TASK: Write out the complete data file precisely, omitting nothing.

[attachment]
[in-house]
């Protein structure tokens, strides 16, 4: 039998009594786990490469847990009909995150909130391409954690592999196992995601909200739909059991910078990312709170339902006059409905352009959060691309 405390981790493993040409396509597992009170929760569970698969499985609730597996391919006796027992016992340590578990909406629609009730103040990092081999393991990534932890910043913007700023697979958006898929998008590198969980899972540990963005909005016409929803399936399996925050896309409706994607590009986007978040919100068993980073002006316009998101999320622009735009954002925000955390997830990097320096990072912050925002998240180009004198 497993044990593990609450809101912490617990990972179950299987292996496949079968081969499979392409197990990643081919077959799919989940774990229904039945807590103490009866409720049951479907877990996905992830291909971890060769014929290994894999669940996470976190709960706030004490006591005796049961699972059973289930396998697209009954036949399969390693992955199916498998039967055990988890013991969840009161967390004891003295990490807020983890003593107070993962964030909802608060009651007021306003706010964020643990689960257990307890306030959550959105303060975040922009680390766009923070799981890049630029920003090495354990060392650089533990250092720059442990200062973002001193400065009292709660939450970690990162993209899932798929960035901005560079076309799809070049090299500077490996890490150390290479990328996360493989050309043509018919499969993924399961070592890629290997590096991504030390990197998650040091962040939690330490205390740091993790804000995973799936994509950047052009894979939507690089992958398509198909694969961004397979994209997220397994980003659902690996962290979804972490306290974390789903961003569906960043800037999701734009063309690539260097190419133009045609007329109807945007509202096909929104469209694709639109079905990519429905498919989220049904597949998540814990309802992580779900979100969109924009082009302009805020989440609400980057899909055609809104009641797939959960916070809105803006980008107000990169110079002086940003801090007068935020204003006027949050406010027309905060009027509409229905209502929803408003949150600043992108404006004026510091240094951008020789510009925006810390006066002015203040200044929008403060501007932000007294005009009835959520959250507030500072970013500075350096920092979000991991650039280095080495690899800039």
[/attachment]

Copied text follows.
[in-house]
């Protein structure tokens, strides 16, 4: 039998009594786990490469847990009909995150909130391409954690592999196992995601909200739909059991910078990312709170339902006059409905352009959060691309 405390981790493993040409396509597992009170929760569970698969499985609730597996391919006796027992016992340590578990909406629609009730103040990092081999393991990534932890910043913007700023697979958006898929998008590198969980899972540990963005909005016409929803399936399996925050896309409706994607590009986007978040919100068993980073002006316009998101999320622009735009954002925000955390997830990097320096990072912050925002998240180009004198 497993044990593990609450809101912490617990990972179950299987292996496949079968081969499979392409197990990643081919077959799919989940774990229904039945807590103490009866409720049951479907877990996905992830291909971890060769014929290994894999669940996470976190709960706030004490006591005796049961699972059973289930396998697209009954036949399969390693992955199916498998039967055990988890013991969840009161967390004891003295990490807020983890003593107070993962964030909802608060009651007021306003706010964020643990689960257990307890306030959550959105303060975040922009680390766009923070799981890049630029920003090495354990060392650089533990250092720059442990200062973002001193400065009292709660939450970690990162993209899932798929960035901005560079076309799809070049090299500077490996890490150390290479990328996360493989050309043509018919499969993924399961070592890629290997590096991504030390990197998650040091962040939690330490205390740091993790804000995973799936994509950047052009894979939507690089992958398509198909694969961004397979994209997220397994980003659902690996962290979804972490306290974390789903961003569906960043800037999701734009063309690539260097190419133009045609007329109807945007509202096909929104469209694709639109079905990519429905498919989220049904597949998540814990309802992580779900979100969109924009082009302009805020989440609400980057899909055609809104009641797939959960916070809105803006980008107000990169110079002086940003801090007068935020204003006027949050406010027309905060009027509409229905209502929803408003949150600043992108404006004026510091240094951008020789510009925006810390006066002015203040200044929008403060501007932000007294005009009835959520959250507030500072970013500075350096920092979000991991650039280095080495690899800039």